Every time one of my favorite artists releases a new album, I get a little nervous. It’s not necessarily because I don’t have faith in them to put out something mind-blowing; it’s just that I’m scared their new music will change how I view their discography as a whole and the memories I have with that band. The more music a band puts out, the more of themselves they’re exposing. In recent memory, bands like Arcade Fire, Interpol and Weezer have gone from debut albums that received critical acclaim to albums that received extremely mixed reviews, in many instances giving off the perception that the band sold out as not only musicians, but also people.
So when I heard the first single “Gold Rush” off of Death Cab for Cutie’s latest album Thank You for Today, I became a little nervous. The new song was catchy, but it felt so different from their previous work. I couldn’t tell if it was the Yoko Ono sample, or the lyrics, but it felt off. I didn’t want it to change the way I listen to Death Cab, the band that’s been with me through the majority of my emotional teenage life.
But the Death Cab that put out some of my favorite albums like Transatlanticism, The Photo Album and especially We Have the Facts and We’re Voting Yes is now over 20-years-old. To expect them to continue putting out the same music that they were putting out back then is to expect the band to refrain from any sort of musical growth — a band that lacks growth lacks maturity and artistry.
And grow they have. Not only does this album feature a completely new lineup for the band, with the departure of Chris Walla after 17 years of playing guitar and producing for the band, and the addition of Zac Rae and Dave Depper (who I had the privilege of interviewing last month), but also features a sound different from any Death Cab album in the past.
Although it could be compared to Narrow Stairs, the album features drastically different songwriting and sonic textures. They’ve never shied from incorporating keys and synths into their music, and the addition of a full-time keyboardist shines through in all of the new songs. In every song, there’s at least some sort of ambient pad backing things up, or a Rhodes electric piano accompanying guitar, or even acoustic piano. But although the core sounds of a Death Cab instrumental are there, it all still feels a little different.
Dave Depper does a great job at creating those lead guitar lines Chris Walla was so adept at, but some of the lines feel less risky. They feel like they’re missing a little bit of grit. Granted, this is a completely different album from some of Death Cab’s older, “heavier” stuff, but certain moments like the last half of “Summer Years,” brings back a little bit of that grit that Death Cab used so well, and so sparingly. The songs are catchy, but not too corny (with the exception of “Autumn Love,” which may be one of Death Cab’s weakest songs.)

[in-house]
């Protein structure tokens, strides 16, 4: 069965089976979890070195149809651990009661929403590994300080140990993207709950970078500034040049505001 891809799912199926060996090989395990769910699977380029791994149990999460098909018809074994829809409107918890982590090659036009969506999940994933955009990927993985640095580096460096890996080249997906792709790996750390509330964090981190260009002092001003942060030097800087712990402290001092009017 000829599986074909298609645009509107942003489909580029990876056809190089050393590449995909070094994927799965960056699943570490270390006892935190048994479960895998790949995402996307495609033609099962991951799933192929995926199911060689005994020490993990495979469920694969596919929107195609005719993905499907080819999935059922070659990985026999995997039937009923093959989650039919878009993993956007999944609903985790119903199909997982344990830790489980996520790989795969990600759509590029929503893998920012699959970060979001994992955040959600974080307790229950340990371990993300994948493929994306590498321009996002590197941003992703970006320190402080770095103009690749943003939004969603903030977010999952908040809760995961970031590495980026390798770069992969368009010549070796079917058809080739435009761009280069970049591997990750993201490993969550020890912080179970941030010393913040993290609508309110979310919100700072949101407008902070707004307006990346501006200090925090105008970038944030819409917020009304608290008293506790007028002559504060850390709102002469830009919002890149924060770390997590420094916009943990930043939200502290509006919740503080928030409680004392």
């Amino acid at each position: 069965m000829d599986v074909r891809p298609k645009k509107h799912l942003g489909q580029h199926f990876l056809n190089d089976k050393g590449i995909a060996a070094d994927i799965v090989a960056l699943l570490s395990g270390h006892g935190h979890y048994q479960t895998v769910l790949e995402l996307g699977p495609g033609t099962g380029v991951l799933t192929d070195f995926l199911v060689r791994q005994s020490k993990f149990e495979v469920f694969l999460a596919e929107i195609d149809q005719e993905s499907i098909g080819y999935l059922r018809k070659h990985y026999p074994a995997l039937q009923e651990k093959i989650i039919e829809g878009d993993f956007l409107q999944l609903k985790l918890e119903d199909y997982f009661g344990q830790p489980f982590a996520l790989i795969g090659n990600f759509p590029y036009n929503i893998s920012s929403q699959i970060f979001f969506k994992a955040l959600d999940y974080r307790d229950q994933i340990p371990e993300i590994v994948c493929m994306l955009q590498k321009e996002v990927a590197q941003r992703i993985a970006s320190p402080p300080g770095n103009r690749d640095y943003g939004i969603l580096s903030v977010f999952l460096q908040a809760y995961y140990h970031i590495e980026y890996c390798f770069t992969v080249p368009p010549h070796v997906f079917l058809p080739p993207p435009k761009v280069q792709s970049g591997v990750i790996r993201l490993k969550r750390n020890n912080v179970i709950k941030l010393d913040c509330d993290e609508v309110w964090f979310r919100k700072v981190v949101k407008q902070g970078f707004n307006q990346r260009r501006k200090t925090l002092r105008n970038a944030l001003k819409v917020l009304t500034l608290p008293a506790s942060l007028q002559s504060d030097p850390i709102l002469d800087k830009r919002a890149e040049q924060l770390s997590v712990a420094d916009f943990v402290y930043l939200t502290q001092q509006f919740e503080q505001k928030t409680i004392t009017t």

But, Nick Harmer and Jason McGerr continue to hold it down in the rhythm section, giving performances as solid as any previous Death Cab record. The band sounds different, but the new members seem to make it sound more complete. However, Walla’s production touch still feels a little bit lost. One thing that really stood out about Death Cab records was how crisp and dynamic they were. Thank You For Today seems a little more compressed than previous records, but still feels clear. However, contemporary indie rockers Foxing’s most recent record, Nearer My God, which was produced by Walla, is unsurprisingly comparable to old Death Cab records.
However, as good as their songs are instrumentally, the band is nothing without Ben Gibbard’s lyricism and sense of songwriting. Best known for writing lyrics that span from overwhelmingly depressing to incredibly romantic, Gibbard’s role as the lead vocalist and songwriter in the group is a position that has gained widespread fame for the group.
Originally, I thought that one of my biggest complaints about this record was going to be the lack of growth from a band that has been around almost as long as I have been alive. And while they have grown slightly instrumentally, Gibbard’s vocals and songwriting ability have aged like a fine wine. His voice somehow has gotten more delicate and smooth as he has aged.
But the biggest contribution Gibbard has on this record are his lyrics. My initial draw to Death Cab as an angsty teenager was Gibbard’s songs about heartbreak, love and relationships, but hearing a married 40-year-old sing about those things would feel kind of weird. Luckily, as Gibbard has matured, so have the basis of his lyrics (I used to joke about how happy I was when he and Zooey Deschanel split because of how good his lyrics were when he was in a sadder state, as cruel as that sounds).
Although Ben’s happily married again, he still sings about things he’s passionate about. The first single from the album, “Gold Rush,” for example, is about the expansion of the tech industry in the band’s hometown. Although the message might be kind of overdone (see: get off your stupid phone, you dumb kids), it’s done in a fresh and compelling way. Songs like “When We Drive” and “60 & Punk” feel more grown up, commenting on relationships and realizing that your idols aren’t as great as you once thought they were.
After the first few listens, I was getting ready to talk about the regression of one of my favorite bands. But the more I put off writing this and listened to the record, the more those bad comments started to turn into good ones. A lot of people are likely to give this record a listen and write it off as being a mediocre indie rock record. But it deserves more credit. When you listen to this in the context of the rest of the band’s discography, it’s clear that while the band has maintained the elements that brought them such critical acclaim, they’re also embracing the modern era of music they find themselves in.